The Car Engine of Tomorrow: Cleaner, Lighter, With One Moving Part

ROSH HAAYIN, Israel—Back in 2014, Shaul Yaakoby was spending his days assessing shop-worn vehicles for word companies. He spent his nights in a Tel Aviv-area appurtenance emporium slicing and convention pieces of aluminum. The self-described inventor, a high-school castaway who grew adult on an Israeli community citrus plantation and spent a final 25 years as an word assessor, has several patents for products trimming from a H2O catharsis complement to a theft-proof automobile key. Now, he is seeking to make a light, inexpensive and fit automobile engine—one that runs on significantly reduction fuel and produces fewer polluting emissions than what’s accessible today.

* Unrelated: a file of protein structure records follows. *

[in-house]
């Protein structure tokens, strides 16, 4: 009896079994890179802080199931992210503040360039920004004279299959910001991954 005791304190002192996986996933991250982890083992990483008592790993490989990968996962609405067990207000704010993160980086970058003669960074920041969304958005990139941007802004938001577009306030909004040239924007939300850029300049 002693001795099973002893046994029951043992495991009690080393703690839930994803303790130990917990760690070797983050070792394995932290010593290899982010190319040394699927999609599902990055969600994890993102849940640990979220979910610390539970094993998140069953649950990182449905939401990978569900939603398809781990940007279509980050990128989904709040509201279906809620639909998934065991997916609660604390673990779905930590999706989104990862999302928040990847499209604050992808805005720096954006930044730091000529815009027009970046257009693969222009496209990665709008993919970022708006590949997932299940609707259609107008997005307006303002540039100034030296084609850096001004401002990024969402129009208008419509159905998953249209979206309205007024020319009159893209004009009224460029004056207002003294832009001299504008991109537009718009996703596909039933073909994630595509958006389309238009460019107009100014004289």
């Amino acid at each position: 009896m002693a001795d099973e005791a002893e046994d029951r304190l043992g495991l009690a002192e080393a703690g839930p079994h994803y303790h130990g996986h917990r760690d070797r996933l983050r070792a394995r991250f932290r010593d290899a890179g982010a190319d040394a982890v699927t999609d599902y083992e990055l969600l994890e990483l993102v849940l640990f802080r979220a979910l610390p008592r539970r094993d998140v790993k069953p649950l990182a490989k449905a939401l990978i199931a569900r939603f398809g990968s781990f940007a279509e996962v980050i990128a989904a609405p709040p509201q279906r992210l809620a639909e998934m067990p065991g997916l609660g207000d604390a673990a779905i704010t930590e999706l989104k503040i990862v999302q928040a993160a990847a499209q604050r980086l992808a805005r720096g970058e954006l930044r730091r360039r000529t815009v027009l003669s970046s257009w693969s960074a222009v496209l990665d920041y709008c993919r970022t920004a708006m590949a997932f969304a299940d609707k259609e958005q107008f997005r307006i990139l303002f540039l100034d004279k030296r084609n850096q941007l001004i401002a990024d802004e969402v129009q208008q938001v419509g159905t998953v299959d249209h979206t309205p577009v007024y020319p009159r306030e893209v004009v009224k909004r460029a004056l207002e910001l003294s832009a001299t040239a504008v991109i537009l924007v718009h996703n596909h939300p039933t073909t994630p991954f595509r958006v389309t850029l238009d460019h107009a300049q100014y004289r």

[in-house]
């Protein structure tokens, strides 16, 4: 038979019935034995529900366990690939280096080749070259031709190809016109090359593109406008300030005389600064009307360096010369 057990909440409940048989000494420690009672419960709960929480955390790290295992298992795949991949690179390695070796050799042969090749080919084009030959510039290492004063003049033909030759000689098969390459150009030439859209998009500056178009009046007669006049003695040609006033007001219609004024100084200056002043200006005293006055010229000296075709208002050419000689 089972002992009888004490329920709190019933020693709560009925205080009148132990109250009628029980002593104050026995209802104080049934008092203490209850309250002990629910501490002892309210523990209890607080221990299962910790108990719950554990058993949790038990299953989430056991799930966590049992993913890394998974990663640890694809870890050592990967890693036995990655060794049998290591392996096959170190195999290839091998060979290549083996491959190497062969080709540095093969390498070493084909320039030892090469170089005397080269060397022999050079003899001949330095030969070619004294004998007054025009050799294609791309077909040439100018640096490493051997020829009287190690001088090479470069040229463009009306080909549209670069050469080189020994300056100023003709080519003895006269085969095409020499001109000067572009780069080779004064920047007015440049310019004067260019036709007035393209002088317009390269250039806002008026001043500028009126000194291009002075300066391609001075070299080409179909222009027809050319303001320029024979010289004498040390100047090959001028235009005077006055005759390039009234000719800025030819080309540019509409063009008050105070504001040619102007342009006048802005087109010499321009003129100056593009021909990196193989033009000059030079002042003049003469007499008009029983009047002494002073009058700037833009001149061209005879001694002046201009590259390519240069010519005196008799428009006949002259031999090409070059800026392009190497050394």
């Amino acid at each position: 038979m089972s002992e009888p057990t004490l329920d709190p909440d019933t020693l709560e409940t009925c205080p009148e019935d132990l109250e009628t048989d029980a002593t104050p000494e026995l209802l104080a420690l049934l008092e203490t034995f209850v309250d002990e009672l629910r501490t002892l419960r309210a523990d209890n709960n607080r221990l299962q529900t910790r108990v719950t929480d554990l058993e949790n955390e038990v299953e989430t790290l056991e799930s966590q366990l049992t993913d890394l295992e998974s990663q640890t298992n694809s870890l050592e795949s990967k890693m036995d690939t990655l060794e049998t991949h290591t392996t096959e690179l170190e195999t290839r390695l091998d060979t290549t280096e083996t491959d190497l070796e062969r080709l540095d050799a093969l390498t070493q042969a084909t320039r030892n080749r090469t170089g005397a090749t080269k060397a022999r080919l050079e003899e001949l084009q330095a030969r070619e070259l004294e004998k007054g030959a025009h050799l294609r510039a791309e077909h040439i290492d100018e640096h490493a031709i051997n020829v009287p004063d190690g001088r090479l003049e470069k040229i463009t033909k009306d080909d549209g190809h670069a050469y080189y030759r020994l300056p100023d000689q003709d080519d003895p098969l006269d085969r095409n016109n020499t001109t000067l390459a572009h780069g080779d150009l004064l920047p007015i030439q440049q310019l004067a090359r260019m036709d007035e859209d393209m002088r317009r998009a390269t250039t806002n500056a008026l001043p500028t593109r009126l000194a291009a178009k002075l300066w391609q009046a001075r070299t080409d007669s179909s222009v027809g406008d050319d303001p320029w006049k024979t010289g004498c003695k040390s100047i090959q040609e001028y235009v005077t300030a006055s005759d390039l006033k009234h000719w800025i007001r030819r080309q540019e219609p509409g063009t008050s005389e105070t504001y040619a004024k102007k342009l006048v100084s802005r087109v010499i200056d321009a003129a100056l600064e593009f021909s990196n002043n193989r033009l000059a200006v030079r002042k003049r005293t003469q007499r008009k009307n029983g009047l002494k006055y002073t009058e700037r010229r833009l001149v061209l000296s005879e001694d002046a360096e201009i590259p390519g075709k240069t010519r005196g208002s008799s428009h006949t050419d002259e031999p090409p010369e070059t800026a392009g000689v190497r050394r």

“When we feel we have a thought for something big, we only have to do it,” Mr. Yaakoby said. “So we bought a retard of aluminum and cut it by palm to build my engine.”

After several months of work, he took his product to his business partners, Gal Fridman, a technology-marketing veteran, and Ariel Gorfung, an industrial engineer. They founded Aquarius Engines Ltd. in 2014 to move Mr. Yaakoby’s super-efficient gasoline-powered engine to a increasingly environmentally unwavering automotive market. Now on a fifth-generation machine, a association has successfully tested a engine in a lab, yet not in cars.

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